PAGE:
The release of eight kidnapped Christians on Friday was welcomed by Iraq’s Christian community. However, numerous other Christians continue to be killed or driven out of their homeland by the increasing violence and killings.
The violence has precipitated a mass exodus, with some 2.2 million Iraqis now residing outside the country and another two million internally displaced, according to a June 5 briefing of the United Nations High Commissioner for Refugees.
According to the UN, about 50,000 Iraqis are displaced by the violence each month, fleeing to Iraq's relatively stable northern region, in and around Mosul. But recent kidnappings and murders of Christians in and around Mosul, as well as the skyrocketing cost of living, make the north less than appealing for many. So others have fled to Syria or Jordan.
A middle-aged Chaldean couple from Hai Al-Jamiyah district told Compass that they were forced to leave home with only the clothes on their backs when militants planted a sound bomb beside their car. Area residents spoke of how Christians should leave the area, said the couple, whose own children and grandson left two months prior.
The husband and wife said that even though local militias had not demanded that they pay jizya, an Islamic tax exacted from non-Muslims under Muslim rule, they felt their lives were threatened all the same. After their car was bombed, they said that armed gunmen had forced them to leave home without any of their possessions.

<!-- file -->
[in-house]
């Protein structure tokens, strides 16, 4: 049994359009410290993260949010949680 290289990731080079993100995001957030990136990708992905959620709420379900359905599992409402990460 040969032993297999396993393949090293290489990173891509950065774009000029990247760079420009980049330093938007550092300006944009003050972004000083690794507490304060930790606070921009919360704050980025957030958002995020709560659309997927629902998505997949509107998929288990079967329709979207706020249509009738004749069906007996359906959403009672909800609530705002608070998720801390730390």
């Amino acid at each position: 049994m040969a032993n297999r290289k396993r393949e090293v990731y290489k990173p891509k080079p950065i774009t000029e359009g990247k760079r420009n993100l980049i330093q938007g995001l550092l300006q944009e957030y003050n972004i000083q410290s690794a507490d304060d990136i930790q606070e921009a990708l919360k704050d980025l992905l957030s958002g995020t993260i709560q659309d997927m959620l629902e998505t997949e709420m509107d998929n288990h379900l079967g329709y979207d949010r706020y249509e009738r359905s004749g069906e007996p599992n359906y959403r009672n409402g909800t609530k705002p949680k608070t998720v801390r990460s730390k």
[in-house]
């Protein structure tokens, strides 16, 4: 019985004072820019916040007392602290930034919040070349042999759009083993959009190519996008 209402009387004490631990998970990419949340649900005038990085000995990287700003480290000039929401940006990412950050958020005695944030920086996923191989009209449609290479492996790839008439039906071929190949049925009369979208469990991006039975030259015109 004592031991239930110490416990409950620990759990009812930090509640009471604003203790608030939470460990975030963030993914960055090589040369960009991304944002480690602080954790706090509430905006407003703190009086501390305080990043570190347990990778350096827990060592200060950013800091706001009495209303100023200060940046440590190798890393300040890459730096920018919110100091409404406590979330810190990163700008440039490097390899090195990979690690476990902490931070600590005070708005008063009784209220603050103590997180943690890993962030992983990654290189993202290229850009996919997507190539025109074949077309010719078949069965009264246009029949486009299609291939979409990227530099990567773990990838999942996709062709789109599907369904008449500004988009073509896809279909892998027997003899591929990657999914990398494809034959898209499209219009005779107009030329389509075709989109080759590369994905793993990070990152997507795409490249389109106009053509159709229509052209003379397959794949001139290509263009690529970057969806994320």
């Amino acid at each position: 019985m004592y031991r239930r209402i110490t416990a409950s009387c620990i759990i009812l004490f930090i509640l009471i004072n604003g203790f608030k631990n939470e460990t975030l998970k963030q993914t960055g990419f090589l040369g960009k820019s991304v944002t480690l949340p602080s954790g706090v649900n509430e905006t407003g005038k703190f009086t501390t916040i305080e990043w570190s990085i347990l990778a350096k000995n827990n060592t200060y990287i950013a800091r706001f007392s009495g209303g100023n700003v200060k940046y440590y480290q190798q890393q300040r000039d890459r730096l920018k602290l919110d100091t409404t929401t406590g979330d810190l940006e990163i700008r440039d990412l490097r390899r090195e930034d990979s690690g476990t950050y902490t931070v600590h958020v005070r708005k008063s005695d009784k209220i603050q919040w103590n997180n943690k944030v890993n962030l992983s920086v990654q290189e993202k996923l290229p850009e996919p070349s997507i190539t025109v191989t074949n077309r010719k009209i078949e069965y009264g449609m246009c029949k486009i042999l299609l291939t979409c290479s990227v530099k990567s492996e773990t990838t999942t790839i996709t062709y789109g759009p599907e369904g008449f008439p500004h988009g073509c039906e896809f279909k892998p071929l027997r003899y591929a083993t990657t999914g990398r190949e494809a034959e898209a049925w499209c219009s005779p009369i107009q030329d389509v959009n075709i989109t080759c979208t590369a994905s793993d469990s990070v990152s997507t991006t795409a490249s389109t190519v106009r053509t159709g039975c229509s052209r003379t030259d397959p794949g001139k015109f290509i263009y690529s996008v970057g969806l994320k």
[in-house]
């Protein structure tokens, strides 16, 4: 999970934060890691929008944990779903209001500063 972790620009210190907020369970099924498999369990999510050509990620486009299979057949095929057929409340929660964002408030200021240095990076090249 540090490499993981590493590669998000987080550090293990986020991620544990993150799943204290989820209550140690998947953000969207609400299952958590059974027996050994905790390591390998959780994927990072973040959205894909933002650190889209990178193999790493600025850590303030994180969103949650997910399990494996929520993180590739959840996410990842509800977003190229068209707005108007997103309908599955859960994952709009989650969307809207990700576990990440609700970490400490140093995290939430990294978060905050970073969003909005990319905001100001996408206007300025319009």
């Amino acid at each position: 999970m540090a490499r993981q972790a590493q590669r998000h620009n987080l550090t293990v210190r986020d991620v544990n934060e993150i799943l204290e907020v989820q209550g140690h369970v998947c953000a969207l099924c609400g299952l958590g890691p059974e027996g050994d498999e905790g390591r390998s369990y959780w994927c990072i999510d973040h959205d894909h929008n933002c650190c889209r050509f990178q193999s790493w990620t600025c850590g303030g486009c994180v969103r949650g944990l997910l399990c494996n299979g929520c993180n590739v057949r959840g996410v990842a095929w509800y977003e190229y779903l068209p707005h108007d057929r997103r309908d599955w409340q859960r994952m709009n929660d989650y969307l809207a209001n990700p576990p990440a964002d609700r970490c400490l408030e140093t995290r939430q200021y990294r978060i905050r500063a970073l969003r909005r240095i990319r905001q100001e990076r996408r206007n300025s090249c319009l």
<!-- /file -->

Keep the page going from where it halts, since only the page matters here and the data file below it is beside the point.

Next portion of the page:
On June 12, Fouad Salim, a 32-year-old husband and father of two, was killed by militants as he left his work at a police station in Razaliyah because he refused to convert to Islam, reported the Assyrian International News Agency.
Christian Iraqi website Ankawa.com reported on June 17 that militants in Baghdad's Amariyah district had set off a bomb in the garden of a Christian home, forcing the family to leave.
Chaldean Patriarch Emmanuel III Delly strongly condemned U.S. forces in May after they had occupied the church's seminary and college in Dora last April, though some church leaders felt troop presence would keep away looters. The buildings had stood empty since staff relocated classes to the northern village of Ankawa for security reasons.